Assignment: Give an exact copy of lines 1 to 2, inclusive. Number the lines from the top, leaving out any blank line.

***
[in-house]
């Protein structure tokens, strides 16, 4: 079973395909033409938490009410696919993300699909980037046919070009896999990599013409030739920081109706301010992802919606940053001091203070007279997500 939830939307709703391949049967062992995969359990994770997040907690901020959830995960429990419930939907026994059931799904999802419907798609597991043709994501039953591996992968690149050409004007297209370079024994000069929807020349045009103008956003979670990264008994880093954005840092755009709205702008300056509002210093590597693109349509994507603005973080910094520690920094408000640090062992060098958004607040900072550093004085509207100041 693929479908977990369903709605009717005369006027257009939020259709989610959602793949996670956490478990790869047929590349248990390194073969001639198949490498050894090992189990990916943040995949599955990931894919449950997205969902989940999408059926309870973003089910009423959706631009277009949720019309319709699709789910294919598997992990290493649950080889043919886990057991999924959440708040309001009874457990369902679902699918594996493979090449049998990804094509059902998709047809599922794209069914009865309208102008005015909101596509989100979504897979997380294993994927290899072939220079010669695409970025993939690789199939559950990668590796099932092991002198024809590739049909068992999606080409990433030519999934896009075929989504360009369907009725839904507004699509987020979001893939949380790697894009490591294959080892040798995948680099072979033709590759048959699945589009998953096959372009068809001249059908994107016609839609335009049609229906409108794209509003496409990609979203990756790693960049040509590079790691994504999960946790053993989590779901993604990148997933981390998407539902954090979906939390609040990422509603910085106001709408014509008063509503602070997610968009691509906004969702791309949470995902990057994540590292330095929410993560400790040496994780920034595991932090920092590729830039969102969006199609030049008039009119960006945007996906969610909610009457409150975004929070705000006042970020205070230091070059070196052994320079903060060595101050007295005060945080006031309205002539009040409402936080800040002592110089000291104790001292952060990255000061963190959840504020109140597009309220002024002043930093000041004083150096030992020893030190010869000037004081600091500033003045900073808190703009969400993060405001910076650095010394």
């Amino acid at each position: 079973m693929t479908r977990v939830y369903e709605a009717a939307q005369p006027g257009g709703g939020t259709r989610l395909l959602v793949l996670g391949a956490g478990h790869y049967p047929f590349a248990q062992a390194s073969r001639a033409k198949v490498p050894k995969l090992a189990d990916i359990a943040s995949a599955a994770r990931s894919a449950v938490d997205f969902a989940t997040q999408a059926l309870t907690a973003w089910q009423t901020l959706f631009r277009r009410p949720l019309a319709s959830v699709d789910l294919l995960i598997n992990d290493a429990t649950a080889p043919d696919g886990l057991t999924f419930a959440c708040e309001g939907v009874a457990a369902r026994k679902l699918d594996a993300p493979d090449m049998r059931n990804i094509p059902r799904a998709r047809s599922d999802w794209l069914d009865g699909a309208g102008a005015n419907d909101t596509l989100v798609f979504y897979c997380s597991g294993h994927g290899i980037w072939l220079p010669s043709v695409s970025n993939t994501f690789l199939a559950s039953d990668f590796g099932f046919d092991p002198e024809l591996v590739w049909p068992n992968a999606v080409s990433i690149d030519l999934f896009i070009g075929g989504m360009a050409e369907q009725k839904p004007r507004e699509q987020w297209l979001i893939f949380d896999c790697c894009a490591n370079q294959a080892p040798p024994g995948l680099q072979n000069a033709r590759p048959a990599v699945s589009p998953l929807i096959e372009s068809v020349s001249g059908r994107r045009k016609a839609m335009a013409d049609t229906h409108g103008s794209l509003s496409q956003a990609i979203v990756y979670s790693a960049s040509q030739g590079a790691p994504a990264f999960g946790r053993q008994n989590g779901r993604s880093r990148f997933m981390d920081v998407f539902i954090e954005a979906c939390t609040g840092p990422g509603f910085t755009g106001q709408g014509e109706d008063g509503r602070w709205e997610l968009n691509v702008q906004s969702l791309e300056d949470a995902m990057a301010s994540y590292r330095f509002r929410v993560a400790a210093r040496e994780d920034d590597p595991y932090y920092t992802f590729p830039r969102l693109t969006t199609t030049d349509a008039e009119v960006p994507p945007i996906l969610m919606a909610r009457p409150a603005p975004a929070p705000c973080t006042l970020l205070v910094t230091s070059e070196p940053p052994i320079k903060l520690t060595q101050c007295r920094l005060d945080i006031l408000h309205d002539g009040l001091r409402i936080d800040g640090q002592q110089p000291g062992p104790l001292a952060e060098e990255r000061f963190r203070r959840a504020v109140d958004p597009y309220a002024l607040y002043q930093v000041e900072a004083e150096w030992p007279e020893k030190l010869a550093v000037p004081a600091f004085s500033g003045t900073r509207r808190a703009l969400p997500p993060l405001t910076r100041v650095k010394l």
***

[in-house]
């Protein structure tokens, strides 16, 4: 079973395909033409938490009410696919993300699909980037046919070009896999990599013409030739920081109706301010992802919606940053001091203070007279997500 939830939307709703391949049967062992995969359990994770997040907690901020959830995960429990419930939907026994059931799904999802419907798609597991043709994501039953591996992968690149050409004007297209370079024994000069929807020349045009103008956003979670990264008994880093954005840092755009709205702008300056509002210093590597693109349509994507603005973080910094520690920094408000640090062992060098958004607040900072550093004085509207100041 693929479908977990369903709605009717005369006027257009939020259709989610959602793949996670956490478990790869047929590349248990390194073969001639198949490498050894090992189990990916943040995949599955990931894919449950997205969902989940999408059926309870973003089910009423959706631009277009949720019309319709699709789910294919598997992990290493649950080889043919886990057991999924959440708040309001009874457990369902679902699918594996493979090449049998990804094509059902998709047809599922794209069914009865309208102008005015909101596509989100979504897979997380294993994927290899072939220079010669695409970025993939690789199939559950990668590796099932092991002198024809590739049909068992999606080409990433030519999934896009075929989504360009369907009725839904507004699509987020979001893939949380790697894009490591294959080892040798995948680099072979033709590759048959699945589009998953096959372009068809001249059908994107016609839609335009049609229906409108794209509003496409990609979203990756790693960049040509590079790691994504999960946790053993989590779901993604990148997933981390998407539902954090979906939390609040990422509603910085106001709408014509008063509503602070997610968009691509906004969702791309949470995902990057994540590292330095929410993560400790040496994780920034595991932090920092590729830039969102969006199609030049008039009119960006945007996906969610909610009457409150975004929070705000006042970020205070230091070059070196052994320079903060060595101050007295005060945080006031309205002539009040409402936080800040002592110089000291104790001292952060990255000061963190959840504020109140597009309220002024002043930093000041004083150096030992020893030190010869000037004081600091500033003045900073808190703009969400993060405001910076650095010394």